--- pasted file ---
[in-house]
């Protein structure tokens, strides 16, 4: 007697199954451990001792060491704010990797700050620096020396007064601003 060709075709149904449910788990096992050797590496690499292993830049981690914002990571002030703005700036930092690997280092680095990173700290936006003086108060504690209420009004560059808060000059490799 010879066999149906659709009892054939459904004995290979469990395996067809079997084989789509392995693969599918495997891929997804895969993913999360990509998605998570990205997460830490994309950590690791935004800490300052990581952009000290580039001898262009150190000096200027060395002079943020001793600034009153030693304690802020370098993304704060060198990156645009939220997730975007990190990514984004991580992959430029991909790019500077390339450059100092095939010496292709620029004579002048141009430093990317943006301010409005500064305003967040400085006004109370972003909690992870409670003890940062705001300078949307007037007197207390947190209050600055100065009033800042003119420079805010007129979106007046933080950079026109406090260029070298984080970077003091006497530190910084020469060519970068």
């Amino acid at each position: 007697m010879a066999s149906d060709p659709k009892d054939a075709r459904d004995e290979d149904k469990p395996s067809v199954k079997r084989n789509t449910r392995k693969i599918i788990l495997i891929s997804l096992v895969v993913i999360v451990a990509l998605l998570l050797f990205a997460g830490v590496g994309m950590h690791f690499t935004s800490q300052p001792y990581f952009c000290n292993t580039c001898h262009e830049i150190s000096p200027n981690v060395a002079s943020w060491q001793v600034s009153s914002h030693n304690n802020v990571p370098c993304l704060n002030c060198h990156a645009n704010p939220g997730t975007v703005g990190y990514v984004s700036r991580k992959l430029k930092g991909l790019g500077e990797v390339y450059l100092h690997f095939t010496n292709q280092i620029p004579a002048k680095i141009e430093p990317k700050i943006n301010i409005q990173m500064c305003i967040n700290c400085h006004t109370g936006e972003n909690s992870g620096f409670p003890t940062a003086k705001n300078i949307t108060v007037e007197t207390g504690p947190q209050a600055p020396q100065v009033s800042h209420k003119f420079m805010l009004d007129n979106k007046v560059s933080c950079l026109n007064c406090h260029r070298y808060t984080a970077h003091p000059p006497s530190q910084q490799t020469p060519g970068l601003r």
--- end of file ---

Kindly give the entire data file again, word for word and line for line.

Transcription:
[in-house]
């Protein structure tokens, strides 16, 4: 007697199954451990001792060491704010990797700050620096020396007064601003 060709075709149904449910788990096992050797590496690499292993830049981690914002990571002030703005700036930092690997280092680095990173700290936006003086108060504690209420009004560059808060000059490799 010879066999149906659709009892054939459904004995290979469990395996067809079997084989789509392995693969599918495997891929997804895969993913999360990509998605998570990205997460830490994309950590690791935004800490300052990581952009000290580039001898262009150190000096200027060395002079943020001793600034009153030693304690802020370098993304704060060198990156645009939220997730975007990190990514984004991580992959430029991909790019500077390339450059100092095939010496292709620029004579002048141009430093990317943006301010409005500064305003967040400085006004109370972003909690992870409670003890940062705001300078949307007037007197207390947190209050600055100065009033800042003119420079805010007129979106007046933080950079026109406090260029070298984080970077003091006497530190910084020469060519970068």
């Amino acid at each position: 007697m010879a066999s149906d060709p659709k009892d054939a075709r459904d004995e290979d149904k469990p395996s067809v199954k079997r084989n789509t449910r392995k693969i599918i788990l495997i891929s997804l096992v895969v993913i999360v451990a990509l998605l998570l050797f990205a997460g830490v590496g994309m950590h690791f690499t935004s800490q300052p001792y990581f952009c000290n292993t580039c001898h262009e830049i150190s000096p200027n981690v060395a002079s943020w060491q001793v600034s009153s914002h030693n304690n802020v990571p370098c993304l704060n002030c060198h990156a645009n704010p939220g997730t975007v703005g990190y990514v984004s700036r991580k992959l430029k930092g991909l790019g500077e990797v390339y450059l100092h690997f095939t010496n292709q280092i620029p004579a002048k680095i141009e430093p990317k700050i943006n301010i409005q990173m500064c305003i967040n700290c400085h006004t109370g936006e972003n909690s992870g620096f409670p003890t940062a003086k705001n300078i949307t108060v007037e007197t207390g504690p947190q209050a600055p020396q100065v009033s800042h209420k003119f420079m805010l009004d007129n979106k007046v560059s933080c950079l026109n007064c406090h260029r070298y808060t984080a970077h003091p000059p006497s530190q910084q490799t020469p060519g970068l601003r």